Ransomware is becoming increasingly popular. The term refers to a type of virus which holds your data hostage for money. This is how it works: you will get a notification that all your data is encrypted, and in order to un-encrypt it, you must pay a certain amount for a decryption tool. Ransomware wasn’t a big issue until a few years ago as money paid as ransom would have been easily traceable and thus the culprits would have been caught. With the popularity of digital currency such as Bitcoin, the scenario is very different. Bitcoins are untraceable, which makes them perfect for ransomware. The only other method which is untraceable is cash itself, and it is easy to see why that isn’t practical.
Ransomware first appeared in 2013 and is very different from other types of viruses. The first difference is that it directly asks you for money instead of just causing financial damage. Another difference is that ransomware is usually run by experts. When you pay the ransom money, you will get the decryption tool back even though the hackers could have simply run away with your money. The encryption used is usually 128-bit or higher, which means there’s practically no way for people to get their data back unless they pay up. If you have a backup, then you will have to restore backups. If you don’t have a backup, or if the backup is itself encrypted, then the only choice you have is to pay the ransom or say goodbye to your data.
Recently, University of Calgary, a major research center in Canada, faced attacks of this type and had to pay around $16.000 US to recover emails that been encrypted for a week. Fortune.com reports that the school had received decryption keys in return for the payment, and that it has been able to use the keys to unlock email accounts.
The most notorious example of a ransomware attack took place in March this year. This time, criminals targeted a hospital, and locked down computers along with patient data. The Los Angeles hospital had to pay $17.000 US for the decryption tool.
Keeping your Data Safe
Ransomware may be almost impossible to get rid of once it has encrypted your files, but there is a lot you can do to ensure that never happens. You need to take all the security measures possible, especially if you’re working with sensitive or confidential data which needs to be protected.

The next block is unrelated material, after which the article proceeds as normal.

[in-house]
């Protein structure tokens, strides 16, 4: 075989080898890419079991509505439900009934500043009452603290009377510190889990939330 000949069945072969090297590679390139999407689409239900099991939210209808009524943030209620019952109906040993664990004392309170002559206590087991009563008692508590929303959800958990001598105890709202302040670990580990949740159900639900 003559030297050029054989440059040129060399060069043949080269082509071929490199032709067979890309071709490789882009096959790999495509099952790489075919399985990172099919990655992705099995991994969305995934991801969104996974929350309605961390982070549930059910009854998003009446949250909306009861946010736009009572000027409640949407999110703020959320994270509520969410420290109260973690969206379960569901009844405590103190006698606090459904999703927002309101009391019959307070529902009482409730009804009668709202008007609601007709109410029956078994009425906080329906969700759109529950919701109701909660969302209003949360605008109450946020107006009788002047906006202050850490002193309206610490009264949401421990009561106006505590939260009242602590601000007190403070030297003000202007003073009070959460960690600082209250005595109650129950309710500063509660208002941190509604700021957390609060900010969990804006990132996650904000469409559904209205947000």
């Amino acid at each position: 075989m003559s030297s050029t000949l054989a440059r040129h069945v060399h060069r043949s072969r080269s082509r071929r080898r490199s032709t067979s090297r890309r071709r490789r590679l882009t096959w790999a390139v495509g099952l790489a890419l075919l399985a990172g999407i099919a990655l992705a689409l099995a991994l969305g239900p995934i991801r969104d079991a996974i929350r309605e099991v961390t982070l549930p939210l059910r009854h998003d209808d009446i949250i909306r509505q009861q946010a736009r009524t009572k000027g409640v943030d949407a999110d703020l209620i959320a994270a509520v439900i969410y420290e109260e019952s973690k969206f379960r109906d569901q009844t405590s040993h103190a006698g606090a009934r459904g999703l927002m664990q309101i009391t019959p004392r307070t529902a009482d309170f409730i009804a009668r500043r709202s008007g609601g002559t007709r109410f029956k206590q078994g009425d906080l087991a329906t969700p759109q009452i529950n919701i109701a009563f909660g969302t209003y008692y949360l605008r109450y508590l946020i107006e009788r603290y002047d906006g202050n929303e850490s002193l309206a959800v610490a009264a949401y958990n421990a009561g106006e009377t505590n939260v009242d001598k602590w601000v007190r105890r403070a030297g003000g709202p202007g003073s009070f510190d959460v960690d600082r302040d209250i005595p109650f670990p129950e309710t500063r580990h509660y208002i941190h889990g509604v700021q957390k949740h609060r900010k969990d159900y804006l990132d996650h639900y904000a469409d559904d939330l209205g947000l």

Keep everything patched and updated
New ransomware keeps coming out periodically. If the ransomware is completely new, then your anti-virus will probably fail to identify it. Make sure that you keep all your software patched and updated so it is safe against the latest threats. Viruses also often use zero-day exploits to infect your systems. Zero-day exploits are weaknesses which have been newly discovered on software. As long as the software you use comes from trusted vendors, you should be getting patches for such exploits as quickly as possible.
Teach employees data safety
Ransomware works so well because it appears very innocuous. You will get an email from someone you know and it will have a Microsoft Word document attached. When you open the document, it will read like gibberish, except one line which says you need to enable macros in order to read the document. As soon as you enable macros, the ransomware will start running and begin encrypting your files. The issue is that there is no reason to be wary of the process above, as some users do not understandwhat macros are and why they need to be disabled. Teach your employees data security to keep your data safe. Talk to them about the potential exploits that hackers may use so they are cautious.
Any organization which gives every user admin rights is an organization that needs better IT policies. Users should have access only to the tools they actually need and use. Macros are a common way of infecting computers. Aside from a few departments, most people in an organization will never need to use a macro. Macros and any other such settings need to be disabled for anyone who doesn’t need it. Users should never have full admin rights to begin with. Many companies think that such IT policies result in the work becoming harder to do but that is the price of safety. By being willing to forego security measures in order to gain speed in day to day work activities, you could be subject to data loss.
The problem with ransomware is that it might just end up encrypting your backup files as well. This is why the only way to truly keep yourself safe from ransomware is through backups that are completely separate from your main system. This way, the virus will have no way of reaching the backups. Even cloud backups can be infected, though if your backup service keeps older versions of the backups you should be safe.